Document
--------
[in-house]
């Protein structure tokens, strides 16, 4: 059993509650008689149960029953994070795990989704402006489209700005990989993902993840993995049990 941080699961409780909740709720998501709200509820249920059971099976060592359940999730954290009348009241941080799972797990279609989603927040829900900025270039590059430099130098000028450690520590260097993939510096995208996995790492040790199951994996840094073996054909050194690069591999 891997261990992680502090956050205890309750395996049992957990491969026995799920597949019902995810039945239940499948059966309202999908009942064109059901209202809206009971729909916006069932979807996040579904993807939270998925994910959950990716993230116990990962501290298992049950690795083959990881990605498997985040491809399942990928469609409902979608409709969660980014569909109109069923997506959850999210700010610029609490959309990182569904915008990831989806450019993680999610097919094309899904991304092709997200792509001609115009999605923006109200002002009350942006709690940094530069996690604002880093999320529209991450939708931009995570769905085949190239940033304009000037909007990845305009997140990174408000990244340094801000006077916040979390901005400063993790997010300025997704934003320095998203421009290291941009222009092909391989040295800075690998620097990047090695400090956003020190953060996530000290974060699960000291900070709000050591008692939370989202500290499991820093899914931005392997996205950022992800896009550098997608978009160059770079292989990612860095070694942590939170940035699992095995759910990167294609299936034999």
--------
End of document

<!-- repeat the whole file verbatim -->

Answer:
[in-house]
């Protein structure tokens, strides 16, 4: 059993509650008689149960029953994070795990989704402006489209700005990989993902993840993995049990 941080699961409780909740709720998501709200509820249920059971099976060592359940999730954290009348009241941080799972797990279609989603927040829900900025270039590059430099130098000028450690520590260097993939510096995208996995790492040790199951994996840094073996054909050194690069591999 891997261990992680502090956050205890309750395996049992957990491969026995799920597949019902995810039945239940499948059966309202999908009942064109059901209202809206009971729909916006069932979807996040579904993807939270998925994910959950990716993230116990990962501290298992049950690795083959990881990605498997985040491809399942990928469609409902979608409709969660980014569909109109069923997506959850999210700010610029609490959309990182569904915008990831989806450019993680999610097919094309899904991304092709997200792509001609115009999605923006109200002002009350942006709690940094530069996690604002880093999320529209991450939708931009995570769905085949190239940033304009000037909007990845305009997140990174408000990244340094801000006077916040979390901005400063993790997010300025997704934003320095998203421009290291941009222009092909391989040295800075690998620097990047090695400090956003020190953060996530000290974060699960000291900070709000050591008692939370989202500290499991820093899914931005392997996205950022992800896009550098997608978009160059770079292989990612860095070694942590939170940035699992095995759910990167294609299936034999």